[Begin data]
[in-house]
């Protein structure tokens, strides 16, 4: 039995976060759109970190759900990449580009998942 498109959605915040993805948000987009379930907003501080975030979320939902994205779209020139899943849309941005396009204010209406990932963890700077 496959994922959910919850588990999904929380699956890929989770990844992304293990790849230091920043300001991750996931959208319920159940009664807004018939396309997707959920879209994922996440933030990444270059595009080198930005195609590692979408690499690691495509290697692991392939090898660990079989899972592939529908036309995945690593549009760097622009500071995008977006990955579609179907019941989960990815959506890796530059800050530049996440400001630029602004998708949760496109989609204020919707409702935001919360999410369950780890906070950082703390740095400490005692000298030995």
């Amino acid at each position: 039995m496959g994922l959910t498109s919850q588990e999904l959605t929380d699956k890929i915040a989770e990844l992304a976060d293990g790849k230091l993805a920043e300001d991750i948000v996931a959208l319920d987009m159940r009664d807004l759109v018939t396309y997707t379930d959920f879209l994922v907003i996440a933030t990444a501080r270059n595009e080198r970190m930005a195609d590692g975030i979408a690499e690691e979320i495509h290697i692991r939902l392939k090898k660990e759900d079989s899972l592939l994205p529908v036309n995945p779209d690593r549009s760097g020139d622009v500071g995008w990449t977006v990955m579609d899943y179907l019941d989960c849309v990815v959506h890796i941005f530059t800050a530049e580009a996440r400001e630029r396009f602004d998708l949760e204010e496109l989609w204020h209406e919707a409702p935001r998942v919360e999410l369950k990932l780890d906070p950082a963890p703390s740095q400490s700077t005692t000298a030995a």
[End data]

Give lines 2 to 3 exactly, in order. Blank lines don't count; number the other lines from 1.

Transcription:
């Protein structure tokens, strides 16, 4: 039995976060759109970190759900990449580009998942 498109959605915040993805948000987009379930907003501080975030979320939902994205779209020139899943849309941005396009204010209406990932963890700077 496959994922959910919850588990999904929380699956890929989770990844992304293990790849230091920043300001991750996931959208319920159940009664807004018939396309997707959920879209994922996440933030990444270059595009080198930005195609590692979408690499690691495509290697692991392939090898660990079989899972592939529908036309995945690593549009760097622009500071995008977006990955579609179907019941989960990815959506890796530059800050530049996440400001630029602004998708949760496109989609204020919707409702935001919360999410369950780890906070950082703390740095400490005692000298030995």
């Amino acid at each position: 039995m496959g994922l959910t498109s919850q588990e999904l959605t929380d699956k890929i915040a989770e990844l992304a976060d293990g790849k230091l993805a920043e300001d991750i948000v996931a959208l319920d987009m159940r009664d807004l759109v018939t396309y997707t379930d959920f879209l994922v907003i996440a933030t990444a501080r270059n595009e080198r970190m930005a195609d590692g975030i979408a690499e690691e979320i495509h290697i692991r939902l392939k090898k660990e759900d079989s899972l592939l994205p529908v036309n995945p779209d690593r549009s760097g020139d622009v500071g995008w990449t977006v990955m579609d899943y179907l019941d989960c849309v990815v959506h890796i941005f530059t800050a530049e580009a996440r400001e630029r396009f602004d998708l949760e204010e496109l989609w204020h209406e919707a409702p935001r998942v919360e999410l369950k990932l780890d906070p950082a963890p703390s740095q400490s700077t005692t000298a030995a």